In the 79th, van de Gragt nods a second. Thirty seconds later, Miedema could drive a third but no. But now it is feeling ver-ry different. Like the game is up.
Italy respond with some urgency but little belief (and because, frankly, of that lack of quality) fitfully. They can’t sustain the effort, the possession: they are generally two-nil worse than Holland. Often that means nothing; today – the day that Miedema once more scoffed in the face of meritocracy – today it felt just enough.
Germany Sweden. Expecting a German win, because you do. They start though they expect exactly that. Sweden should be pret-ty durable but they may not be able to resist the predicted wave of attacks. Maybe.
Magull half-hits a free-kick which Lindahl takes comfortably. Then some reaction.
Sweden rush forward repeatedly, with some commitment and not a little ingenuity. It’s an important sign that this won’t be what we used to call ‘Backs and Forwards’ in the good old days. Germany are going to be tested, defensively, rather than merely resisted. Good.
Ah. Then Dabritz drives, centrally and flips a delicious pass into the box. It’s bouncing but Magull adjusts and shifts beautifully before crashing home. Great goal, for Germany.
Great stuff (though). On 22 minutes, Sweden equalise. They have been playing with intent – like their opposition – in a game that’s sharp, open and promising. Both defences look porous, both sides are pleasingly proactive – ‘attacking’.
Second half. What we need is a Swedish goal to really stir it up. The wonderfully-named Stina Blackstenius obliges, profiting from a palmed half-save following a cross from the right. Now we have the model scenario – Germany, a hungry, determined, energetic Germany, chasing the game.
It’s becoming too bitty, though, to be a classic. On the plus side, both teams have heads up and are looking forward – are trying to play Bright Football. On the other, it’s not quite happening. Popp and Dabritz we know can be lethal… but the links are missing somehow.
Blackstenius nearly punishes a German error. In masses of space, attacking the centre from the left flank, she has only to skirt Hegering and she’s in. The centre-back times her tackle.
As we wait during a further drinks break, the sense that Germany need to raise this is growing. Despite a certain level of good possession they aren’t hurting Sweden. Indeed they no longer look the more threatening – just the more comfortable on the ball.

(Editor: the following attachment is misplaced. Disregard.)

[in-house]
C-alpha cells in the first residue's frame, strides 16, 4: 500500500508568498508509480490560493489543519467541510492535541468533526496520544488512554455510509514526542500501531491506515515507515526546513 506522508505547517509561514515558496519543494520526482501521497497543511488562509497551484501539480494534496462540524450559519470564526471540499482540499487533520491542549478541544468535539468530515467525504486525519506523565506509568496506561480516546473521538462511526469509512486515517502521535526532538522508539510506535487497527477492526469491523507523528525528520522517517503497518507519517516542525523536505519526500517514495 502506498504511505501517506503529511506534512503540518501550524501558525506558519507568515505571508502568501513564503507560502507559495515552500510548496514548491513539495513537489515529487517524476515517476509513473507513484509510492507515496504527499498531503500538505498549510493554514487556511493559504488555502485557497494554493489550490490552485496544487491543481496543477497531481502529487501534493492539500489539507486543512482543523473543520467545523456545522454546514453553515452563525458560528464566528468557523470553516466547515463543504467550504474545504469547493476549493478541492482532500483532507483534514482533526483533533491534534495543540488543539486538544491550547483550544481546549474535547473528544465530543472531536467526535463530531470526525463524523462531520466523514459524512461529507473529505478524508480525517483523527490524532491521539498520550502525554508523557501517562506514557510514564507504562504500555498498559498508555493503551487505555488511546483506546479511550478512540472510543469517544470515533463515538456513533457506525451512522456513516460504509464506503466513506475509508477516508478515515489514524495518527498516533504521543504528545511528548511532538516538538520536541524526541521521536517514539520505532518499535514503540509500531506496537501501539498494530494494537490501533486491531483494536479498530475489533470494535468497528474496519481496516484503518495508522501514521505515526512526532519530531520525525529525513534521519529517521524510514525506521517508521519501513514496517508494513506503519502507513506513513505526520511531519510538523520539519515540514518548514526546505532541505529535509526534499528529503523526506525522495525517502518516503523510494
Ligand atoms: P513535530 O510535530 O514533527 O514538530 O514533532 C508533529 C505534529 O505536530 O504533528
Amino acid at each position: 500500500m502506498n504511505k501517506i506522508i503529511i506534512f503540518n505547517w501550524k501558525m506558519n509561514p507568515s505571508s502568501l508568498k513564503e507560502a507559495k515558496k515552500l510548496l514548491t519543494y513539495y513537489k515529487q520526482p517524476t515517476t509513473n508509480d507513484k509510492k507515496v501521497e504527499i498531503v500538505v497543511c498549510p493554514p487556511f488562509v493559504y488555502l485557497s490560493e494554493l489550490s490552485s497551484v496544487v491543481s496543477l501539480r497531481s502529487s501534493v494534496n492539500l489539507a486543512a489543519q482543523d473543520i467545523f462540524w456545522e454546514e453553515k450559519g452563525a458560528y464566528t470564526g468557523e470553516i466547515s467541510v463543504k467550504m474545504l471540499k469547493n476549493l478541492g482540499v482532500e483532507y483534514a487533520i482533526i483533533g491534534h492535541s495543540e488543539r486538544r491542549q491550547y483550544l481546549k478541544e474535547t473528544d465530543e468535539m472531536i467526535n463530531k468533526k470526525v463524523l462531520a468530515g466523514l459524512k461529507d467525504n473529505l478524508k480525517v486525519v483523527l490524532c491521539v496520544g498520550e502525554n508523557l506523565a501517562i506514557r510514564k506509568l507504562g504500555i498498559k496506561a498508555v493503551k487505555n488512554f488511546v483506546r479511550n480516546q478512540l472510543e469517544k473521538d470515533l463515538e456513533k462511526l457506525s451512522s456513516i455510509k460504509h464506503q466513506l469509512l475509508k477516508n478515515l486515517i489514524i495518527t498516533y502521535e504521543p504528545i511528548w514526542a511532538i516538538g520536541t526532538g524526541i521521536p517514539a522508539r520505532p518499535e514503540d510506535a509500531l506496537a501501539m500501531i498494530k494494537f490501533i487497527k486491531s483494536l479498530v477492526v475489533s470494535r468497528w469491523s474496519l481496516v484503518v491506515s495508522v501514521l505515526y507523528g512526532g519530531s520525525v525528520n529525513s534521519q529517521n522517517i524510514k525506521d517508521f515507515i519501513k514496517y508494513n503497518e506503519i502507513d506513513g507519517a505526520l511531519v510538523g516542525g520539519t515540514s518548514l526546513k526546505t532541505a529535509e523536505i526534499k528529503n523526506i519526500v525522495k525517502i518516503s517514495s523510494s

On 80 minutes this is urgent; still Germany pass and manoeuvre. Oof; a big moment as Popp is clattered by the keeper’s arm in an aerial challenge. Lindhal is lucky – she was clumsy and she cannot have known that Popp was marginally offside. VAR gets this right and we move on.
The goalkeeper makes a further error, failing to clear another right-wing cross but Oberdorf’s header is cushioned agonisingly wide. Germany are going for broke now – at the risk of conceding.
Dabritz has a half-chance but her left-foot shot across Lindhal is easily gathered. Six minutes of added time.
Hegering, thrown forward, can’t get over another inviting chip to the far post and nods over. Jakobbson, released, heads for the flag. The lines-person makes a hash of a corner/throw thing. Time ticks out.
A final threat peters out (should that be pieters out?) and Sweden are through. Seemed unlikely but this has been no fluke: hard-won, marginal, but no fluke. They beat a better team by being determined, well-organised and hugely committed. They will play the Netherlands in the ‘other semi’, believing that they are close to something remarkable.
The bulk of the universe has been focused heavily on the England/USA/France side of the draw and naturally now that England USA match-up will again draw most of the watching world’s attention. Whoever wins it will be favourites to win the tournament.
Because of their athleticism, experience and mental toughness, I imagine this will be Rapinoe & co. However, because of Houghton and Scott and White and Bronze, I do not rule England out. Further, because of Miedema, Blackstenius and the capacity, in sport, for belligerent, beautiful, baffling, magical lunacy, I’m *just not sure about this*.